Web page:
What’s the Frequency?

If weird psychedelic noir is your thing, or you haven’t experienced it before, then put down the bug powder, shoot your wife in the head, and take a hit of the motherload!

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What’s The Frequency? is like yeast extract, you’ll either love it or hate it. It is dark, it is frightening, and it makes you feel very uncomfortable… very often! It prods a boney finger in your chest asking over and over again, ‘What’s The Frequency?’ What IS the Frequency? WHAT’S THE FREQUENCY?

As I say, you’ll either love it or hate it. For a point of reference, let’s compare it to Twin Peaks. If you are one of the latter then this show is most probably not for you. In fact I would just forget what you’ve seen here and be on your merry way. For those of you that conform to the ‘like’ category, I would ask “how much do you like it?” because to be fair the analogy I’m using here is a little off, because What’s The Frequency? is more akin to Lynch’s first work, ‘Eraserhead’. Twin Peaks was a jolly jaunt through a strange town whilst high on marijuana, where ‘Eraserhead’ is more akin to being trapped in the infinite loop of a nightmarish heroin overdose.

From the start, this show goes straight for the jugular. No setting up of pretense here.

What starts as a struggle between the mob, the police, and a private investigator over a ledger providing proof of police bribery, soon escalates into something darker, more esoteric. A struggle for a power that doesn’t belong in the hands of mere mortals, yet here they are, fighting over said power. As far as the plot goes, that’s all you’re going to get from me. I wouldn’t want to spoil your tumble down this kaleidoscopic rabbit hole, so let’s move on to the style.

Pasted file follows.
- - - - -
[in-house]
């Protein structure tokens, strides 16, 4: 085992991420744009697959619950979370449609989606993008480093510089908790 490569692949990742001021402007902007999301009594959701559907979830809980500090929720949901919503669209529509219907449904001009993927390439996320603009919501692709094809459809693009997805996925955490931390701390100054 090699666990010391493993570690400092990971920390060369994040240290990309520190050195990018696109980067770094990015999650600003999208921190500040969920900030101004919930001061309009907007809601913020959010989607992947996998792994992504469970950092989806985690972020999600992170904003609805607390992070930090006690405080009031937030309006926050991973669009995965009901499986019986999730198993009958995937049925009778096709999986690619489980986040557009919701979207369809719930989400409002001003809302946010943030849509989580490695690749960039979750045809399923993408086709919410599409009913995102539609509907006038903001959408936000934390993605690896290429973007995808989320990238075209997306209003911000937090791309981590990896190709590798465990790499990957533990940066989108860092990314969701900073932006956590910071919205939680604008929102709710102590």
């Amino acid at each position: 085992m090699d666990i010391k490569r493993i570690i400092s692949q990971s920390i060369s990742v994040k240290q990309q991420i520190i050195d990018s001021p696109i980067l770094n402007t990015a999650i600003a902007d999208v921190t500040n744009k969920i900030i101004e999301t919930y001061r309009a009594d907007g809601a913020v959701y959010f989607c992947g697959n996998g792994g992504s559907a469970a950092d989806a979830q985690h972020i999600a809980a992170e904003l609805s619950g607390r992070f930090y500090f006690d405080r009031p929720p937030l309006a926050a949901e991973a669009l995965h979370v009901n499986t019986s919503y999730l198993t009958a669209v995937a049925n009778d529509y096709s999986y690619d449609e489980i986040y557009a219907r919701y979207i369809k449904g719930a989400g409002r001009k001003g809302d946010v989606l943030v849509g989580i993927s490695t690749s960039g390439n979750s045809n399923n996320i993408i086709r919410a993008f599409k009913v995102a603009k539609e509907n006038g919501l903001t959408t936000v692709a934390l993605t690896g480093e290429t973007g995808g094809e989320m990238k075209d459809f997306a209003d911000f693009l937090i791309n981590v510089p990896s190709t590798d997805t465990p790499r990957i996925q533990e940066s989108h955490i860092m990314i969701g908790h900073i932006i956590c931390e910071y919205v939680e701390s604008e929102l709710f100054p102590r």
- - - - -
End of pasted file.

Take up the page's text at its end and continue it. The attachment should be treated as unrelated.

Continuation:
Imagine listening to a 1940’s private eye radio drama complete with commercials, as it was back in the day. If you’ve explored these ancient recordings to any degree then you will instantly recognise the format, although the adverts here are wonderfully sarcastic. Now imagine a reel-to-reel recording sent, accidentally of course, to the home of William S. Burroughs, who took a machete to it, mailed it to his future ghost-self, who then reassembled it with a nail gun, and attempted to play it on an mp3 player. The result, a terrifying version of words that pays homage to the radio shows of the era, and the Beat Generation. With a tongue pushed firmly into its cheek, and syringes still dangling from it’s pockmarked arms, it not only serves as a reflection of the era, but gives it a 21st century kick in the…

Most of the time it’s a perfect balance between the delivery of the story and the craziness that punctuates it, but there are a few occasions when the train just can’t seem to get back on the rails to conclude an episode, leaving me to drift off into disappointment. It’s like the darkness has taken over. The handy jolt that brings you back out of the hole to reveal the conclusion in the stalled plot has been forever lost, and you’re left spiraling the plughole until the end of the episode. I must say I’m glad that I waited until the first season was released before listening, because with a month between episodes, I feel I would have given up on it, and to give up on this story would be unforgivable.